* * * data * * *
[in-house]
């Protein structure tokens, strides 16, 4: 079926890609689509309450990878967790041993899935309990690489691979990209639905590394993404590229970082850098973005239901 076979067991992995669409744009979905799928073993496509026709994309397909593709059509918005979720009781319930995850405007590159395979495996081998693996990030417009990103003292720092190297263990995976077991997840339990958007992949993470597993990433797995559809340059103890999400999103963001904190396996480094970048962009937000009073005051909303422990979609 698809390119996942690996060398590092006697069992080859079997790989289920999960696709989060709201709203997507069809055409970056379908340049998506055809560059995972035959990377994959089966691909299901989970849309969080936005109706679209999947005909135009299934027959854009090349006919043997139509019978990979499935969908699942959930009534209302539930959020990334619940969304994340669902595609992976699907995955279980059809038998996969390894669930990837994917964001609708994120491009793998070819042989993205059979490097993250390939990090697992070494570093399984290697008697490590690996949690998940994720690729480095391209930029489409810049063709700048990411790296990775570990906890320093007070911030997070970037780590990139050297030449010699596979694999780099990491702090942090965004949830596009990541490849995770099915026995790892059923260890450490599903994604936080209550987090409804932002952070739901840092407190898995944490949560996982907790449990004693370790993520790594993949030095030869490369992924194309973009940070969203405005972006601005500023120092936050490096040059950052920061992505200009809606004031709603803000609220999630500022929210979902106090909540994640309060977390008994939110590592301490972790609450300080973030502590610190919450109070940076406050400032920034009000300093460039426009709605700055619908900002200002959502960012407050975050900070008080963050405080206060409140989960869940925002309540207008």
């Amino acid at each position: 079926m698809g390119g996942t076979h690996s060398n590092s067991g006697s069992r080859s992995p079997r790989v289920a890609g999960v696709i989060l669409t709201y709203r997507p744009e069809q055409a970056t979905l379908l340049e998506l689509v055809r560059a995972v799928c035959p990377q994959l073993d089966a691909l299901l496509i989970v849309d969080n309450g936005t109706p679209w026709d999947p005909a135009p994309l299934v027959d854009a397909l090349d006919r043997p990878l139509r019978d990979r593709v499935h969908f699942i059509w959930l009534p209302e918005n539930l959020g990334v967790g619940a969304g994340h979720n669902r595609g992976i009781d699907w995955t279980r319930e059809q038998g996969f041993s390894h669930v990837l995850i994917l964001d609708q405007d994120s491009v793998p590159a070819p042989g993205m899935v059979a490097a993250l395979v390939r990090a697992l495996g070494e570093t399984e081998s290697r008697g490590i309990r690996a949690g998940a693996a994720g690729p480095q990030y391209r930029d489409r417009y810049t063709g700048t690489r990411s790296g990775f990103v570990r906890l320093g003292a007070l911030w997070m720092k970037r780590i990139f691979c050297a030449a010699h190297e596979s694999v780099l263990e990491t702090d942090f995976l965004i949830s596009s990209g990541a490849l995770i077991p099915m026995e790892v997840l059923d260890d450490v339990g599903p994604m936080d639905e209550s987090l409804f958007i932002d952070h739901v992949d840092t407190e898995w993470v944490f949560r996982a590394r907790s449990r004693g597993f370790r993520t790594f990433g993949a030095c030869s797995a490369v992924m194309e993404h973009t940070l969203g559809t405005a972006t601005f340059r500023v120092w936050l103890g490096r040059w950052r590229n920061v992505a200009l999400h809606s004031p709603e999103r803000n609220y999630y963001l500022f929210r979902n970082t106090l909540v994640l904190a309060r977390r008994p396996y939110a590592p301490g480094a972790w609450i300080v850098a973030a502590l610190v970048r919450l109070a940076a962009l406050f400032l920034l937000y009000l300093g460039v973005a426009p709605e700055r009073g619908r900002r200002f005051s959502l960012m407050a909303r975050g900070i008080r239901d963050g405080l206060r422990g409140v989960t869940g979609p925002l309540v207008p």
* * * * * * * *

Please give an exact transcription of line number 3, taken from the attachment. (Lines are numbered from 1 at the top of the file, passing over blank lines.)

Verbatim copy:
């Amino acid at each position: 079926m698809g390119g996942t076979h690996s060398n590092s067991g006697s069992r080859s992995p079997r790989v289920a890609g999960v696709i989060l669409t709201y709203r997507p744009e069809q055409a970056t979905l379908l340049e998506l689509v055809r560059a995972v799928c035959p990377q994959l073993d089966a691909l299901l496509i989970v849309d969080n309450g936005t109706p679209w026709d999947p005909a135009p994309l299934v027959d854009a397909l090349d006919r043997p990878l139509r019978d990979r593709v499935h969908f699942i059509w959930l009534p209302e918005n539930l959020g990334v967790g619940a969304g994340h979720n669902r595609g992976i009781d699907w995955t279980r319930e059809q038998g996969f041993s390894h669930v990837l995850i994917l964001d609708q405007d994120s491009v793998p590159a070819p042989g993205m899935v059979a490097a993250l395979v390939r990090a697992l495996g070494e570093t399984e081998s290697r008697g490590i309990r690996a949690g998940a693996a994720g690729p480095q990030y391209r930029d489409r417009y810049t063709g700048t690489r990411s790296g990775f990103v570990r906890l320093g003292a007070l911030w997070m720092k970037r780590i990139f691979c050297a030449a010699h190297e596979s694999v780099l263990e990491t702090d942090f995976l965004i949830s596009s990209g990541a490849l995770i077991p099915m026995e790892v997840l059923d260890d450490v339990g599903p994604m936080d639905e209550s987090l409804f958007i932002d952070h739901v992949d840092t407190e898995w993470v944490f949560r996982a590394r907790s449990r004693g597993f370790r993520t790594f990433g993949a030095c030869s797995a490369v992924m194309e993404h973009t940070l969203g559809t405005a972006t601005f340059r500023v120092w936050l103890g490096r040059w950052r590229n920061v992505a200009l999400h809606s004031p709603e999103r803000n609220y999630y963001l500022f929210r979902n970082t106090l909540v994640l904190a309060r977390r008994p396996y939110a590592p301490g480094a972790w609450i300080v850098a973030a502590l610190v970048r919450l109070a940076a962009l406050f400032l920034l937000y009000l300093g460039v973005a426009p709605e700055r009073g619908r900002r200002f005051s959502l960012m407050a909303r975050g900070i008080r239901d963050g405080l206060r422990g409140v989960t869940g979609p925002l309540v207008p």